Like It Never Happened Review

Author: Emily Adrian Publishing Date: June 2nd, 2015 Genre: Romance, Contemporary, Young Adult Stereotypes, sexuality, and dest...

Author: Emily Adrian
Publishing Date: June 2nd, 2015
Genre: Romance, Contemporary, Young Adult






Stereotypes, sexuality, and destructive rumors collide in this smart YA novel for fans of Sara Zarr’s Story of a Girl, Siobhan Vivian’s The List, and E. Lockhart’s The Disreputable History of Frankie Landau-Banks.
When Rebecca Rivers lands the lead in her school’s production of The Crucible, she gets to change roles in real life, too. She casts off her old reputation, grows close with her four rowdy cast-mates, and kisses the extremely handsome Charlie Lamb onstage. Even Mr. McFadden, the play’s critical director, can find no fault with Rebecca.
Though “The Essential Five” vow never to date each other, Rebecca can’t help her feelings for Charlie, leaving her both conflicted and lovestruck. But the on and off-stage drama of the cast is eclipsed by a life-altering accusation that threatens to destroy everything…even if some of it is just make believe.



(there's some swearing in this review)

What I liked:
Readers be warned: I was expecting this to be a fun contemporary read about romance and acting, but it turned out to be a constant string of "no no no no no no" and anxiety. This story will attack your emotions, and not necessarily in a good way. Half of the emotions I got from this book were from screaming at the characters to use their brains and not do the stupid things.



Now, on to god things. The first few lines of the book were these, "It wasn't like he begged me to sit shotgun in his ancient station wagon. Mr. McFadden only offered me a ride home because I happened to be backstage looking for a taxidermied puffin." A beginning like that gave me hopes for this book. I thought it was delightfully odd at first, and I couldn't wait to dive in! The author would drop hints throughout the first few chapters of an estranged sister, a simmering romance, and future repercussions. I was excited for this story.



Very quickly, one of my favorite characters was established. Liane. If I was in Rebecca's place, I would hate Liane for most of the book. Liane and Charlie aren't dating, but it's like they are. Charlie belongs to Liane, not because she is possessive, but because she is such a big part of his life since childhood. They have history. They are best friends. But Liane is more than Charlie's best friend. She doesn't take shit from anyone, and she can discern right from wrong. I was so happy with where the author took Liane. Also, she's like six feet tall and awesome.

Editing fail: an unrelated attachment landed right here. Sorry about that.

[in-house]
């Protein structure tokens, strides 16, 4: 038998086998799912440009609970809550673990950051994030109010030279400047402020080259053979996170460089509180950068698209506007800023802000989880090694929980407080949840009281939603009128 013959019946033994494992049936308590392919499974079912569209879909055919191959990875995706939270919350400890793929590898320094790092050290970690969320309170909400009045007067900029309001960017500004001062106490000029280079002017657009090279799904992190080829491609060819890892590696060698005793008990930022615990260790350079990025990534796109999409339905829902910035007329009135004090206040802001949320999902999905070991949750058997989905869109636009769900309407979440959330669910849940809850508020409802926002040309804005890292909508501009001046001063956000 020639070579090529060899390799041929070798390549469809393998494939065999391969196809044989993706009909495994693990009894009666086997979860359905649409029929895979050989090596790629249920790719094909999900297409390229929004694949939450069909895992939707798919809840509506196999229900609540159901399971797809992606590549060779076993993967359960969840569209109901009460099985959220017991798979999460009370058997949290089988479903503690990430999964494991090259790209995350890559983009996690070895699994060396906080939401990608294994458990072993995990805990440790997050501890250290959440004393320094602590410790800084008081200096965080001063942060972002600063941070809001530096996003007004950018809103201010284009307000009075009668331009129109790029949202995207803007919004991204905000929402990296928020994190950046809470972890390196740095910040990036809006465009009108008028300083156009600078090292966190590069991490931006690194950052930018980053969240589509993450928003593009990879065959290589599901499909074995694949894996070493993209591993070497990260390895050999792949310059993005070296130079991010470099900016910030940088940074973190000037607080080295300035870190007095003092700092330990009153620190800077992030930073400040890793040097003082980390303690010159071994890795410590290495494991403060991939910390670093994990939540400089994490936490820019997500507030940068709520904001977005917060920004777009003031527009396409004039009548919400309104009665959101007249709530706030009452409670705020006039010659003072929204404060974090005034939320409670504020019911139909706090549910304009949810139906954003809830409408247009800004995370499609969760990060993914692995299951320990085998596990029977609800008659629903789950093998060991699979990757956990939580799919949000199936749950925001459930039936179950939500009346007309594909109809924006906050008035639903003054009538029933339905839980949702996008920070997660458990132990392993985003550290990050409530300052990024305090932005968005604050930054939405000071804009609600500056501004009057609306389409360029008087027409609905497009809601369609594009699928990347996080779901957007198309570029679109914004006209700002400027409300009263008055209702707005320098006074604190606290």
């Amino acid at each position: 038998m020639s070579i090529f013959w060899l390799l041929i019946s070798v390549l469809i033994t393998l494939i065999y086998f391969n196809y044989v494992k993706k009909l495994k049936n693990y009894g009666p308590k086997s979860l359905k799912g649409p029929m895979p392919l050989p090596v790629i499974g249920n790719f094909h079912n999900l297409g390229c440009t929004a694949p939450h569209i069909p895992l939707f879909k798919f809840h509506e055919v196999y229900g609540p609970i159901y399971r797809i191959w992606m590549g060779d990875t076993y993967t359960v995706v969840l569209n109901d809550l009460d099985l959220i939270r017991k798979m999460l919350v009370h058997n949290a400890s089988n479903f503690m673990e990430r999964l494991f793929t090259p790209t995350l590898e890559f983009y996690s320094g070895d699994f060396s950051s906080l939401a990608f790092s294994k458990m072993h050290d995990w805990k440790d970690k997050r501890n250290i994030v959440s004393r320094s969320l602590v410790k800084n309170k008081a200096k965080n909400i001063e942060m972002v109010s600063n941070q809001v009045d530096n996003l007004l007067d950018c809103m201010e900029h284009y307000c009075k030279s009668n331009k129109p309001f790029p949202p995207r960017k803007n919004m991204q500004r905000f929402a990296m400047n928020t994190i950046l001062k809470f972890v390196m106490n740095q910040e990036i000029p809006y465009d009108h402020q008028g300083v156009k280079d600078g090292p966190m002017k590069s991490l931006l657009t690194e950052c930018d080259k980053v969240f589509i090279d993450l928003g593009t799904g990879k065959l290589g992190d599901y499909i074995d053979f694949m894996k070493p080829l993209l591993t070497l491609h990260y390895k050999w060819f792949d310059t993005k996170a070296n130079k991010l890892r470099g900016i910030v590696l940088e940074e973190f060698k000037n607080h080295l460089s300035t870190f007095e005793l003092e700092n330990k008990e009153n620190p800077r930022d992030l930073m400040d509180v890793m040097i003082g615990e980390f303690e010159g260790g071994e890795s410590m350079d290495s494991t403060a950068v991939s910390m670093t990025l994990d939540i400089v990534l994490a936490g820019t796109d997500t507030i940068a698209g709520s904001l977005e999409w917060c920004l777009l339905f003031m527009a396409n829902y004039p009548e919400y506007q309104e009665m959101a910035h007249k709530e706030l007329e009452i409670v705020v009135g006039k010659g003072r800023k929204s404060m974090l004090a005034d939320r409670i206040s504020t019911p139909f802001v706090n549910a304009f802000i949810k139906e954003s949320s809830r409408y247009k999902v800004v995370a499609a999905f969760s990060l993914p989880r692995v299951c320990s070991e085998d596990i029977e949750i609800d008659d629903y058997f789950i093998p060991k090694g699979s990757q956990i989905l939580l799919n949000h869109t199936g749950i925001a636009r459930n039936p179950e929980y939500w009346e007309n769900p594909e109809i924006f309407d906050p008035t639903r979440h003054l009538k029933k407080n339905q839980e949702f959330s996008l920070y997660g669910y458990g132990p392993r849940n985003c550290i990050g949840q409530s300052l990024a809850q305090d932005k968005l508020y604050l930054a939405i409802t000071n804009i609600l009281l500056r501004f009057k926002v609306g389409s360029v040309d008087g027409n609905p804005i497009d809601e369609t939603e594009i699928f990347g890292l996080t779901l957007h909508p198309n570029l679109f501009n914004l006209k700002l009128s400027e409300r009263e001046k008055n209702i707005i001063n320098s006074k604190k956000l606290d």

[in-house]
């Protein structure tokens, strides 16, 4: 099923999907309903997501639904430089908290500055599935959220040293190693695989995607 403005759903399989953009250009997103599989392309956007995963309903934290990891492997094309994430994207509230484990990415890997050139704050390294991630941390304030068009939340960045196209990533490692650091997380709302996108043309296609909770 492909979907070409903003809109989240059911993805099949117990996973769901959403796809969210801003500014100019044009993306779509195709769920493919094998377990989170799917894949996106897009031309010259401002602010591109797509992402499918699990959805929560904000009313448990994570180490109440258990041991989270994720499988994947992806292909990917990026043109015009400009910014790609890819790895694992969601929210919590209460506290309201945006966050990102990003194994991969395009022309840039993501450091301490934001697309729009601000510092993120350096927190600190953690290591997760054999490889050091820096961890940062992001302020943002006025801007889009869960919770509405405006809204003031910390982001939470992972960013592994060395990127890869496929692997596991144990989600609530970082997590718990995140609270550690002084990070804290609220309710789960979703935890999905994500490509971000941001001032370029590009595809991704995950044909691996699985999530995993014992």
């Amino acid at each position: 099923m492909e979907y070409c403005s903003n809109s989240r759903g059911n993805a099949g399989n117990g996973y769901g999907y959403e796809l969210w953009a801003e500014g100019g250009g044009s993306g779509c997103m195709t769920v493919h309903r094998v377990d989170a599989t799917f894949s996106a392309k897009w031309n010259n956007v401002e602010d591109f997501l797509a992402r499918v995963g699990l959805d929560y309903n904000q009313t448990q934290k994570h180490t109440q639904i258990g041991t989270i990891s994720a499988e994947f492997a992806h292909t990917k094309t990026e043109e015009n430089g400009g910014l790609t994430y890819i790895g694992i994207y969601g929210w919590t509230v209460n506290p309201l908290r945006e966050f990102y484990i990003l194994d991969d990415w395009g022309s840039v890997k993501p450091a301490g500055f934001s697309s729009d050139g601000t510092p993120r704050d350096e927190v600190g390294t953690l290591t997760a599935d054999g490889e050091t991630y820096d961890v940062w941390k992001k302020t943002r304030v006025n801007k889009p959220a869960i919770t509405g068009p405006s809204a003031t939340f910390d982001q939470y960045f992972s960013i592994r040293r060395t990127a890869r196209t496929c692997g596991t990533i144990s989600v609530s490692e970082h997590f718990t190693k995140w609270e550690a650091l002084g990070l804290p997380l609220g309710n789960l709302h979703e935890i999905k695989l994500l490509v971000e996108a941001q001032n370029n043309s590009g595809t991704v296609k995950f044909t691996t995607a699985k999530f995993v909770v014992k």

And then the whole story with Tess! The author keeps this Pre-Essential-Five friendship between Tess and Rebecca a secret for most of the book. Something happened between them the summer before they became a theater click. Something awful. There's all this buildup, and then when the true story comes out, it isn't at all what I was expecting, and I loved it.



My absolute favorite part of the story was Mary. She was just intriguing. I wanted to know more of her story. I want a book about her past all the way to now. She is Rebecca's older sister by ten years, and is just so wild, and the word "crazy" is tossed around her. She's the troubled child who runs away from home and causes her parents such grief. Then she comes back looking like Classic Barbie and she's a good girl with a cigarette. I want to read about her transition. Her troubles. Her and her friend Nadine. PLEASE GIVE ME THAT! Another thing that interested me in Mary is that she's the older sister by a lot of years. I am 12 years older than my baby sister, and reading about Mary and Rebecca made me wonder about me and my baby sister. How will she remember me? When I'm moved out and living my own life, when she's a teenager, what will she think about me?